The first time an urban Australian child sees animal flesh is usually as an object lying on a polystyrene tray covered by a layer of clear plastic wrap. Or peering through the butcher’s shop window, they might see meat surrounded by green plastic frills, reminiscent of gentle pastoral scenes and the idyllic life of grazing animals. Children all over the developed world have similar experiences and are told by their parents, ‘this one comes from cows and this one comes from sheep’, and meat, ‘tastes yummy’, and, ‘meat is good for you’. But how many of them are told the truth about what those animals had to endure before their flesh ended up on those trays? None, perhaps.

How many of us would take up an offer to see the inside workings of an abattoir? How many parents would take their children to see the whole process from the unloading of the animals off the trucks to the point where they are slaughtered? Not many, I would wager, which is understandable. I would not have done it with my kids either. Yet it is these same parents, many of whom couldn’t cross the threshold of an abattoir themselves, who happily feed meat to their children, content to perpetuate the fiction that it all appears on their plates by way of some benign and harmonious process in which nobody suffers. It is this myth, more than anything else, which explains why meat-eating remains as normalised within society as it is today. But we are now well into the 21st century and given the amount of information we have to refute such nonsense, isn’t it about time we stopped telling our children that everything is OK and started sharing the truth with them? They are going to find out soon enough anyway and many of them are going to look askance at their parents and wonder why they didn’t ever think it through.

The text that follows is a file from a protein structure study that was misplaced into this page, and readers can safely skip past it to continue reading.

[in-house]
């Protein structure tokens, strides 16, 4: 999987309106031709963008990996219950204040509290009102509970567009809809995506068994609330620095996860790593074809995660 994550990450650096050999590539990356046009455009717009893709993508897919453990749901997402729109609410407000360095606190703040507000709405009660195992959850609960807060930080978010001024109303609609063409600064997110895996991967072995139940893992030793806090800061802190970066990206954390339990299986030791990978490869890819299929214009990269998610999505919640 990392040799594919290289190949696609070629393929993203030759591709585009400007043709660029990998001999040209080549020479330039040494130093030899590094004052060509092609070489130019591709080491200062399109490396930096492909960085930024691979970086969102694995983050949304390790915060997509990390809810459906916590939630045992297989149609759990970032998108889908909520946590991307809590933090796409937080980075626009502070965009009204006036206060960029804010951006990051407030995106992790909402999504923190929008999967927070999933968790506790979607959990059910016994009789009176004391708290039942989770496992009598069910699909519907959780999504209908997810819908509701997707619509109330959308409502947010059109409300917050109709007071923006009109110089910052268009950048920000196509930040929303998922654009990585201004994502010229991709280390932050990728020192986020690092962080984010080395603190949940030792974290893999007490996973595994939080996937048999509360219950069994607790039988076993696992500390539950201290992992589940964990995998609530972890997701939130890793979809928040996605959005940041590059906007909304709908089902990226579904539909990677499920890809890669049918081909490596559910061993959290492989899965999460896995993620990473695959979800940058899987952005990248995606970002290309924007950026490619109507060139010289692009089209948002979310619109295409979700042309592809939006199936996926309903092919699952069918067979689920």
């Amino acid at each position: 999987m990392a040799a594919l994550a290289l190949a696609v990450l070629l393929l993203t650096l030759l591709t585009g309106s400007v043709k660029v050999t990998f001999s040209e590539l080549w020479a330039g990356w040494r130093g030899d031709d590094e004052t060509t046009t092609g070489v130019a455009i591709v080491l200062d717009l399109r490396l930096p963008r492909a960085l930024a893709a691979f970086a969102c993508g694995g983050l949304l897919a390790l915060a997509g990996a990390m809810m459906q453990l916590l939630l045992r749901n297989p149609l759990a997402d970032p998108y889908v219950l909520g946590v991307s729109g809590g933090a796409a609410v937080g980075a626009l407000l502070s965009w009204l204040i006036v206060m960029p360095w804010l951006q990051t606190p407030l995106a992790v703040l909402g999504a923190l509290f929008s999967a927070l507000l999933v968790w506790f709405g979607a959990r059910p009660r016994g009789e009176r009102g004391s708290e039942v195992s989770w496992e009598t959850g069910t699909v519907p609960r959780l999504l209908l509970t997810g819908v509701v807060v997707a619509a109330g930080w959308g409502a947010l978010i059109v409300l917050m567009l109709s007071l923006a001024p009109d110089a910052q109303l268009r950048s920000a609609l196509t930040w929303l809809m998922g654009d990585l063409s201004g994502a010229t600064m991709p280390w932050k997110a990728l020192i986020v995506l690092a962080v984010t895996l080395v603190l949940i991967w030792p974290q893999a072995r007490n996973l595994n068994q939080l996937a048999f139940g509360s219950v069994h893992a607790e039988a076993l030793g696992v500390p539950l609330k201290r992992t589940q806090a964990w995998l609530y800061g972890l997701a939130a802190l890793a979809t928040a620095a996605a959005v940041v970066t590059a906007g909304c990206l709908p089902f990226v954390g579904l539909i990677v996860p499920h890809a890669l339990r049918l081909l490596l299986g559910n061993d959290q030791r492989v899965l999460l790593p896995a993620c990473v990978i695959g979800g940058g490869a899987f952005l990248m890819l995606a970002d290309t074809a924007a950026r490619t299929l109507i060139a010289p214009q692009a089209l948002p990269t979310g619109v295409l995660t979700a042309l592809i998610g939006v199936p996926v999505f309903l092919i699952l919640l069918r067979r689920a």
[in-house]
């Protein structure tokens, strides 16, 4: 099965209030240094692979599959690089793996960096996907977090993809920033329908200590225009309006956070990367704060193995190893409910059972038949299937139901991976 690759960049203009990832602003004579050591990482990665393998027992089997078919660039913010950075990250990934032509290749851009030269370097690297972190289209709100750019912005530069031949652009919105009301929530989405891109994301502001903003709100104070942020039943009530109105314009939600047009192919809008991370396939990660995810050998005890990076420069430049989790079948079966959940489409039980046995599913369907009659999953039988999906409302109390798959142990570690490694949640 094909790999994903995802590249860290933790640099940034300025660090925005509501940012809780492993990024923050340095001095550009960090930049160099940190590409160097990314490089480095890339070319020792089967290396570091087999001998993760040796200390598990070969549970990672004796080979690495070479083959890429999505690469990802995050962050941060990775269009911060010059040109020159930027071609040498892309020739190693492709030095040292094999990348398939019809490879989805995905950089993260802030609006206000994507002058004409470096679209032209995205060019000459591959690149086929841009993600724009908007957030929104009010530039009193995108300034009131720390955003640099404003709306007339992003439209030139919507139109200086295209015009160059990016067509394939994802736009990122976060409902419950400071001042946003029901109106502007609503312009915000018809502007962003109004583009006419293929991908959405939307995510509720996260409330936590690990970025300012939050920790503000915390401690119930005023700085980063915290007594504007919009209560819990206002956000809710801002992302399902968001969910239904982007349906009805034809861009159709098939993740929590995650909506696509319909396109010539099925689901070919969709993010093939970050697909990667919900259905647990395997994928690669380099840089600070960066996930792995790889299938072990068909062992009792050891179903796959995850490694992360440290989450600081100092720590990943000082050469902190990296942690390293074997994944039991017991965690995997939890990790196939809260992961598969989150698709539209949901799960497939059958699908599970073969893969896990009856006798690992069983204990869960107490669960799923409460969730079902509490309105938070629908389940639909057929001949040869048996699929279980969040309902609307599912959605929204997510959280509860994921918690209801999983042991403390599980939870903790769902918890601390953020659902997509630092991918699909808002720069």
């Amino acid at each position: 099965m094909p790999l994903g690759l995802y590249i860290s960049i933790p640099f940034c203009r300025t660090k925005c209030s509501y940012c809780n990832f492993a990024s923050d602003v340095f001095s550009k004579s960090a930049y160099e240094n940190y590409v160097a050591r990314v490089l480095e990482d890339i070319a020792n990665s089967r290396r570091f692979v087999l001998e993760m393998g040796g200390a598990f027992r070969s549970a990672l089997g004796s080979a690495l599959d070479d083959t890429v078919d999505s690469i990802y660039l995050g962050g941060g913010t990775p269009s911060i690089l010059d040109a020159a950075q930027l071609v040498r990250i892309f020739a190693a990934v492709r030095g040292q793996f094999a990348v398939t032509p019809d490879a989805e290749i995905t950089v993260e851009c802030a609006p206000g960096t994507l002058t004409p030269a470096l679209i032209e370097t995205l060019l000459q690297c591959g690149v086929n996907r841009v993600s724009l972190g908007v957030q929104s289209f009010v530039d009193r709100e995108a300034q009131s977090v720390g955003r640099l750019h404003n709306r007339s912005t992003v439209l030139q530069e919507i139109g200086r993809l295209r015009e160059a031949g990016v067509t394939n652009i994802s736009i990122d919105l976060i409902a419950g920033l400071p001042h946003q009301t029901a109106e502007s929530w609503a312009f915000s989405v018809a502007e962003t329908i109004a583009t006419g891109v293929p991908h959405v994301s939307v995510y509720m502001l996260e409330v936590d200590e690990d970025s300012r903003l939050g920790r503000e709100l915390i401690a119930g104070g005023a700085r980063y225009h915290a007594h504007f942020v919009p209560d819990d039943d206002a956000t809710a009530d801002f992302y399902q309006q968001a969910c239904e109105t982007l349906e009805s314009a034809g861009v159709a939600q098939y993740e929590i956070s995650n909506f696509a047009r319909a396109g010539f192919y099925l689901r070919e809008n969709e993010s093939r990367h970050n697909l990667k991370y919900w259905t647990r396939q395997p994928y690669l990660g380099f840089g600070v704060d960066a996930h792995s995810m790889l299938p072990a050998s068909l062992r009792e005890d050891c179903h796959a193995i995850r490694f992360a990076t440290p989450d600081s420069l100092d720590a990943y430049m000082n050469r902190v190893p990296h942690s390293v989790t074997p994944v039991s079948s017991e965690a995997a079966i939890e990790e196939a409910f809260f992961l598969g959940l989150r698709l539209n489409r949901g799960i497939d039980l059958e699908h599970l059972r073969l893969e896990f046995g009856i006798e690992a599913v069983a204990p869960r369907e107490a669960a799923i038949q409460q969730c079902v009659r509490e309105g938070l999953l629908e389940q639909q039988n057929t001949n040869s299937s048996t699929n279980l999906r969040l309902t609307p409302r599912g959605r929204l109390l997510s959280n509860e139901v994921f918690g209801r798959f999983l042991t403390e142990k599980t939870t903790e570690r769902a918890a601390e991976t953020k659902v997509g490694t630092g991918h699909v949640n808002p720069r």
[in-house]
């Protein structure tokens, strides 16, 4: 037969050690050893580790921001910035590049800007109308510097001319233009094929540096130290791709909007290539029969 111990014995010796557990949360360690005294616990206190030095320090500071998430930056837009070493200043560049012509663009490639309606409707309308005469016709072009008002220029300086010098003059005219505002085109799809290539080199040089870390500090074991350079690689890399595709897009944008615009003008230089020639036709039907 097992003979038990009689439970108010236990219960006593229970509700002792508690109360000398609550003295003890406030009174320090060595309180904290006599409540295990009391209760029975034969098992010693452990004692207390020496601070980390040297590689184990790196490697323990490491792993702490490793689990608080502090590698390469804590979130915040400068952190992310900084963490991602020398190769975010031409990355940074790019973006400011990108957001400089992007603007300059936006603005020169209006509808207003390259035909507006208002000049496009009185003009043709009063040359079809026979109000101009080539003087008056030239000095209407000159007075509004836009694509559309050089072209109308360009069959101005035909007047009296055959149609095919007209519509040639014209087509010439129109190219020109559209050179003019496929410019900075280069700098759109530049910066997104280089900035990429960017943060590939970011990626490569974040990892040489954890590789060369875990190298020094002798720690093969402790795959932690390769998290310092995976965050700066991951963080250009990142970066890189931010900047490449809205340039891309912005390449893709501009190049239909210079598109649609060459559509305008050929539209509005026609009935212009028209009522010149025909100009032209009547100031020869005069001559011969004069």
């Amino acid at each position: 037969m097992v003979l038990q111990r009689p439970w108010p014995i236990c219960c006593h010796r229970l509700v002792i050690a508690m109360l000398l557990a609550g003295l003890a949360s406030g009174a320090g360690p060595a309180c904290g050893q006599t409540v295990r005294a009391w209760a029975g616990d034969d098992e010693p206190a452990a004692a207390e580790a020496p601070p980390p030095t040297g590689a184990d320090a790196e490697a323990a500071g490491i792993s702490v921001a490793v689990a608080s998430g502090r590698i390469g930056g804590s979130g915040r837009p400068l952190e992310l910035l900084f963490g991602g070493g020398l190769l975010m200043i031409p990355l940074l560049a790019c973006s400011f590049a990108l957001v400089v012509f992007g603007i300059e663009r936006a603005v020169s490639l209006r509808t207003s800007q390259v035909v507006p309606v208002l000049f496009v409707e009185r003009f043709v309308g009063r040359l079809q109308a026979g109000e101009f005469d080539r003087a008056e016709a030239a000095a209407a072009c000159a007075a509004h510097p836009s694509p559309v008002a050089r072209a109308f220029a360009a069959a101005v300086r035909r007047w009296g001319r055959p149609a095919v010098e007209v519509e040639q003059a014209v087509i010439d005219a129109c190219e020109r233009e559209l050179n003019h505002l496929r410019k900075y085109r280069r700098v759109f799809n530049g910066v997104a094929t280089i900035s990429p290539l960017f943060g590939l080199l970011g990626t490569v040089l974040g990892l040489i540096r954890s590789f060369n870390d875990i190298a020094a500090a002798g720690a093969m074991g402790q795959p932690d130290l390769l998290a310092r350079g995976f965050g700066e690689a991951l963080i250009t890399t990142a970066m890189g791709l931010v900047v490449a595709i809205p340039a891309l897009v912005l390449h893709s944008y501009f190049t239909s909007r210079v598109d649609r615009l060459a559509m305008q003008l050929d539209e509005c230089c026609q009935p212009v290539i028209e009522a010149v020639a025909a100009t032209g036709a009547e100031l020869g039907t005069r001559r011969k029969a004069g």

Raising children provides parents with a wonderful opportunity to (among a lot of other things) demonstrate a humane attitude towards all sentient beings. Why make children unwittingly complicit in something as profoundly wrong as factory-farming and other forms of animal abuse when the alternatives are so freely available? Parents, who aim to normalise the healthiest diets and the most compassionate and environmentally responsible attitudes within their families, have a once-in-a-lifetime opportunity to act as generational circuit-breakers and pass on to their children, not the results of their own conditioning, but of their own reasoning.